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Di Canio not alone in making mistakes at Sunderland
Lessons learned? Ellis Short, left, is looking for his second manager since Niall Quinn, centre, left the club
THERE will be an element of relief tinged with a feeling of disappointment emanating from inside the Sunderland boardroom this week, after Ellis Short took the decision to put Paolo Di Canio out of a job.
No longer will Short nor chief executive Margaret Byrne have to cringe, question the actions or draw up a PR action plan for a Sunderland manager who has courted controversy since the day he was appointed.
Yet this was Short's appointment. The first he had made following Niall Quinn's decision to step aside. The American was keen to get it right and in the end he has fallen short.
There is no time to dwell. Sunderland are in a mess after the Di Canio disaster, even if the Italian should be credited with being responsible for keeping the club in the Premier League last season.
After picking up just a point from the first 15 points available to them, the fear is that defeats to Liverpool and Manchester United will follow.
Then Di Canio's successor will be in charge of a team rooted to the foot of the top tier before rivals Newcastle head for the Stadium of Light on October 27.
Regardless of whether it is Kevin Ball, Roberto Di Matteo or whoever else, the new boss will have an incredibly difficult job on his hands – and he will have the same group of players at his disposal as Di Canio did.
Given the rifts and in-house dressing room criticism that Di Canio has helped create, it is more than likely Sunderland could suddenly look a better team without him.
A weight has been lifted off many of the players' shoulders, having become fed up with the former Swindon boss' willingness to play the blame game in front of the media.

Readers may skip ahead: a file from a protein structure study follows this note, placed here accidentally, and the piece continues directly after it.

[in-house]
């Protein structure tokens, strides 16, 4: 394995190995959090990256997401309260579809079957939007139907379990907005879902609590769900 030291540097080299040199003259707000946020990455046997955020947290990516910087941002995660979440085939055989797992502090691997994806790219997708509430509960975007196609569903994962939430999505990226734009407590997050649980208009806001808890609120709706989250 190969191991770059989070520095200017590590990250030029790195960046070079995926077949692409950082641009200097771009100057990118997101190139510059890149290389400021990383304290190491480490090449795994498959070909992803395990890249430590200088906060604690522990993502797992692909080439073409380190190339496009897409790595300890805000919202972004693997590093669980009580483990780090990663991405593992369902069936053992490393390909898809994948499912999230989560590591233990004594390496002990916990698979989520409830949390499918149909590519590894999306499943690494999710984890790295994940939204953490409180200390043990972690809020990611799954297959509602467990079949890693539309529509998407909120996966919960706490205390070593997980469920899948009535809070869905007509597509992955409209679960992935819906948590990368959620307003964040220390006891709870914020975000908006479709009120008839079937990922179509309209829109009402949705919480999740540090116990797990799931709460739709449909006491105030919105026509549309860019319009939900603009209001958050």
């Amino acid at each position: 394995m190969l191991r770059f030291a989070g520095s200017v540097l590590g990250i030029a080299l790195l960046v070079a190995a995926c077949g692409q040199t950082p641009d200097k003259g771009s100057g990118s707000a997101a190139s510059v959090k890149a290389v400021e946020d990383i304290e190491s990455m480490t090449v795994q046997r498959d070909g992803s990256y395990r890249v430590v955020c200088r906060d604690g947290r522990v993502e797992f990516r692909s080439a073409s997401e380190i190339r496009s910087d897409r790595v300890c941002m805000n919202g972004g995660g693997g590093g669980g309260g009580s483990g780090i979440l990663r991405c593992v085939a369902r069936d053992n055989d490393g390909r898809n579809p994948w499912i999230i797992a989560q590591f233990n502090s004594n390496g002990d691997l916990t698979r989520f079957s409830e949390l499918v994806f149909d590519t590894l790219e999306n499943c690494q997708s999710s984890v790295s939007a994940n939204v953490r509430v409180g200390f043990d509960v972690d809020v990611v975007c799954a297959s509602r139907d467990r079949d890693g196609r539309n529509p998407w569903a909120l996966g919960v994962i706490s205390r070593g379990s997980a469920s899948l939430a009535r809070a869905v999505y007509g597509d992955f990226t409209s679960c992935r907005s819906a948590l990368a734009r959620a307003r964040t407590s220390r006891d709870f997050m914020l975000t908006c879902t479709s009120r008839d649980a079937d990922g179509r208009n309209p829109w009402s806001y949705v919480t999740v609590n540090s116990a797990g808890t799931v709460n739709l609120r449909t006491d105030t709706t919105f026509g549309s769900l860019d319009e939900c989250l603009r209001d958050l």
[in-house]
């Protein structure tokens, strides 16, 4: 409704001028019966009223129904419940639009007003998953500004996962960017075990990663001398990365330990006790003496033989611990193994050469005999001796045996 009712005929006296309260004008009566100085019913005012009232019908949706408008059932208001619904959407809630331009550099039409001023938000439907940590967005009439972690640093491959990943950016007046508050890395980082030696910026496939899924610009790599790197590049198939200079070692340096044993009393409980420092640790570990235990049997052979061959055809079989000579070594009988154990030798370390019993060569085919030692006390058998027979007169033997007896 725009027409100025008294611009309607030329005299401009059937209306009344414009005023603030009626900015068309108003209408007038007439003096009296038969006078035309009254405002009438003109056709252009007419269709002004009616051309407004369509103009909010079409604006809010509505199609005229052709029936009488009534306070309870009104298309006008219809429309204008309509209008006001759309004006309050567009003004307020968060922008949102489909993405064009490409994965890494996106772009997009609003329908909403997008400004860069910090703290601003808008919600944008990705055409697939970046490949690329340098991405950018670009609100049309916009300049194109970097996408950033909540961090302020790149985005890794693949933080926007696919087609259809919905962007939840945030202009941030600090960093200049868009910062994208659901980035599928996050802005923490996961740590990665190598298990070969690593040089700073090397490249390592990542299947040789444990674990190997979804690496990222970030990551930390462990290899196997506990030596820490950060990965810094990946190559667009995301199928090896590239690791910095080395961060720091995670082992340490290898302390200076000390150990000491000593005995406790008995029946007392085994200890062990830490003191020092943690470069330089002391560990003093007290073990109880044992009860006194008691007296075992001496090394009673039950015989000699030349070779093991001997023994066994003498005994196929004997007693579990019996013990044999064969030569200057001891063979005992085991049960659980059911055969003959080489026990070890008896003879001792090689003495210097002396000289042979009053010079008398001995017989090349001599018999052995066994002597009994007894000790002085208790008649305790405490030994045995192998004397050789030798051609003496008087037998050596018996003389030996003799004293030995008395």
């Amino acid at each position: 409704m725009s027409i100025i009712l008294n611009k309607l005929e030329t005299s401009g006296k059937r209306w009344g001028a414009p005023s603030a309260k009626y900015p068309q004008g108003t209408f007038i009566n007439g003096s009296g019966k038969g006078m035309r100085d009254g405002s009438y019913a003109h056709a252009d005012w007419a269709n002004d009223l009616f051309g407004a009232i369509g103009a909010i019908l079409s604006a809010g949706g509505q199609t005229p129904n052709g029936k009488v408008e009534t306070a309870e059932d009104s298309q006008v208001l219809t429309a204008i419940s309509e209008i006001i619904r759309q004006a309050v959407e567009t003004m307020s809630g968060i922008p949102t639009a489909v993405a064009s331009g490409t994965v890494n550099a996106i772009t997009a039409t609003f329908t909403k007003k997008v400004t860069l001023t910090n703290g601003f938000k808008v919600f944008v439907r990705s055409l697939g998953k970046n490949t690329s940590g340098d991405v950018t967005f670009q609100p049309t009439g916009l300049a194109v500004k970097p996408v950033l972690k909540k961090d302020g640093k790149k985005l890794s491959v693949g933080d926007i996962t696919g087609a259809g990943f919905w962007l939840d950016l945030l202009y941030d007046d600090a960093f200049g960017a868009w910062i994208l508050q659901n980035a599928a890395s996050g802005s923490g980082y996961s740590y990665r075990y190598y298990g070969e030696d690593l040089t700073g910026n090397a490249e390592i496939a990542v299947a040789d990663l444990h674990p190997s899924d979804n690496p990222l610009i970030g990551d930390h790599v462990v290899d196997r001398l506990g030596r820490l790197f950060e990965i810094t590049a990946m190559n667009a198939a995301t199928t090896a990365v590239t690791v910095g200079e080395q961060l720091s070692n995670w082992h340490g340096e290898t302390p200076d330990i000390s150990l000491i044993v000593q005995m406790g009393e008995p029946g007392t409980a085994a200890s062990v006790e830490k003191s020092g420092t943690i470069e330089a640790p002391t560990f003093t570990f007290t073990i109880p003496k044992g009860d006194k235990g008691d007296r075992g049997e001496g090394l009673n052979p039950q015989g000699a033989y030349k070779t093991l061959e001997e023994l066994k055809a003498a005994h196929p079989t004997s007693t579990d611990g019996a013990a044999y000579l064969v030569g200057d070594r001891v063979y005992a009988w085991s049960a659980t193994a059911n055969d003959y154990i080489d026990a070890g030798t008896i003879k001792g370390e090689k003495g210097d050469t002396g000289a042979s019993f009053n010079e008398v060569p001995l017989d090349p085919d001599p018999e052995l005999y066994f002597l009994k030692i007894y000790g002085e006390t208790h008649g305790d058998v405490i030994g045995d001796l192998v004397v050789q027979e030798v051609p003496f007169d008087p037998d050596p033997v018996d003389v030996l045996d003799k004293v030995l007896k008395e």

But Di Canio's exit will not lead to a quick-fix. The 45-year-old, who still had the support of certain sections of the club's fans even if he was hated by others, cannot be held up as being uniquely responsible for the crisis.
He was merely the front-man for the bigger plan. A bigger plan which is still running behind the scenes and Short must learn from the errors even after he confirms the identity of his third managerial appointment.
Undoubtedly the plan attempted to change too much too soon. While ripping up the previous approach to transfer dealings and pitting for a director of football style has benefits, the extent of the turnaround in a manager's first six months should never have been allowed.
Di Canio might have identified a type of player for Roberto De Fanti, the club's director of football who is a former agent, to target, but it was the latter and highly-respected chief scout Valentin Angeloni picking out the players.
While attacking the foreign market to bring in 14 new players during the summer made financial sense because of the over-inflated fees domestically, the distinct lack of Premier League experience among the recruits was telling.
Few boast a CV with appearances in playing in England's top tier – and those who have are hardly vastly experienced even if there is potential to succeed.
That is why any new manager coming in will do well to pin their faith, certainly initially, on relying on a core of the Sunderland squad possessing Premier League pedigree to get Sunderland out of trouble. Lee Cattermole and Phil Bardsley, when he is fit and regardless of previous stupidity, included.
Nobody can really criticise Short's attempts to transform the club. After years of battling to beat the drop – and previous years of yo-yoing in and out of the Championship before that – he wants to see Sunderland competing in the top half of the Premier League rather than messing around at the bottom.
But that is exactly where his grand plan has landed Sunderland once more.
Rather than hope for rejuvenation, Short should be applauded for acting when he has to replace his manager rather than wait. He was aware of the breakdown between Di Canio and the players, so acted swiftly with 33 league games and 99 points still to play for.
Wherever he turns now will become clearer in the coming days, yet there has to be an acceptance from within the boardroom that Di Canio was not the only one making mistakes.
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